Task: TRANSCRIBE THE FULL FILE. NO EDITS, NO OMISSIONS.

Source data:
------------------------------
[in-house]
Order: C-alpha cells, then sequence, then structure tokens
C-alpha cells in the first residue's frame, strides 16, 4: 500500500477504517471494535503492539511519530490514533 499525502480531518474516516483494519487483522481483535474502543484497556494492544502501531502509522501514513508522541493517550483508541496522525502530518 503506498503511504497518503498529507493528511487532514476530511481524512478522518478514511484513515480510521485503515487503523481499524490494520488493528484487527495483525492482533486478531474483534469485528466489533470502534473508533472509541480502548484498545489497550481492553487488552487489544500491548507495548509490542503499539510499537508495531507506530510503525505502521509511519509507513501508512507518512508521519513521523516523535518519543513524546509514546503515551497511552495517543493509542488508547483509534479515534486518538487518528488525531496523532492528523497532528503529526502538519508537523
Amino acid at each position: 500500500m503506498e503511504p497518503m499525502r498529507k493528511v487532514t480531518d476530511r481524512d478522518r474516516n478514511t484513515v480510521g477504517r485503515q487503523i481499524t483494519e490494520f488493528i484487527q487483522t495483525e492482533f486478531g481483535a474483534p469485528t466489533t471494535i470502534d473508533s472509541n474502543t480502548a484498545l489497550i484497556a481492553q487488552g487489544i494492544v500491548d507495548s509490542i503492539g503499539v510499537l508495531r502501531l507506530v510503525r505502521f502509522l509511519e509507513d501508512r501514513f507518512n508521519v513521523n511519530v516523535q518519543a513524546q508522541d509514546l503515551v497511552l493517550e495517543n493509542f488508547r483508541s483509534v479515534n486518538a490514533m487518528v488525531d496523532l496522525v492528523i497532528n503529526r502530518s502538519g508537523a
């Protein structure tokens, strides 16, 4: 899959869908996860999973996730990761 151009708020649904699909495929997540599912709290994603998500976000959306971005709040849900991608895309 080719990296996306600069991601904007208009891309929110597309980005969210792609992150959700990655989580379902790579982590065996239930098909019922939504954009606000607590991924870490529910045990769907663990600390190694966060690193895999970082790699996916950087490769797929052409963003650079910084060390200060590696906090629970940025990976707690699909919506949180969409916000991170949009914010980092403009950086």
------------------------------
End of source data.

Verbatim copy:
[in-house]
Order: C-alpha cells, then sequence, then structure tokens
C-alpha cells in the first residue's frame, strides 16, 4: 500500500477504517471494535503492539511519530490514533 499525502480531518474516516483494519487483522481483535474502543484497556494492544502501531502509522501514513508522541493517550483508541496522525502530518 503506498503511504497518503498529507493528511487532514476530511481524512478522518478514511484513515480510521485503515487503523481499524490494520488493528484487527495483525492482533486478531474483534469485528466489533470502534473508533472509541480502548484498545489497550481492553487488552487489544500491548507495548509490542503499539510499537508495531507506530510503525505502521509511519509507513501508512507518512508521519513521523516523535518519543513524546509514546503515551497511552495517543493509542488508547483509534479515534486518538487518528488525531496523532492528523497532528503529526502538519508537523
Amino acid at each position: 500500500m503506498e503511504p497518503m499525502r498529507k493528511v487532514t480531518d476530511r481524512d478522518r474516516n478514511t484513515v480510521g477504517r485503515q487503523i481499524t483494519e490494520f488493528i484487527q487483522t495483525e492482533f486478531g481483535a474483534p469485528t466489533t471494535i470502534d473508533s472509541n474502543t480502548a484498545l489497550i484497556a481492553q487488552g487489544i494492544v500491548d507495548s509490542i503492539g503499539v510499537l508495531r502501531l507506530v510503525r505502521f502509522l509511519e509507513d501508512r501514513f507518512n508521519v513521523n511519530v516523535q518519543a513524546q508522541d509514546l503515551v497511552l493517550e495517543n493509542f488508547r483508541s483509534v479515534n486518538a490514533m487518528v488525531d496523532l496522525v492528523i497532528n503529526r502530518s502538519g508537523a
């Protein structure tokens, strides 16, 4: 899959869908996860999973996730990761 151009708020649904699909495929997540599912709290994603998500976000959306971005709040849900991608895309 080719990296996306600069991601904007208009891309929110597309980005969210792609992150959700990655989580379902790579982590065996239930098909019922939504954009606000607590991924870490529910045990769907663990600390190694966060690193895999970082790699996916950087490769797929052409963003650079910084060390200060590696906090629970940025990976707690699909919506949180969409916000991170949009914010980092403009950086």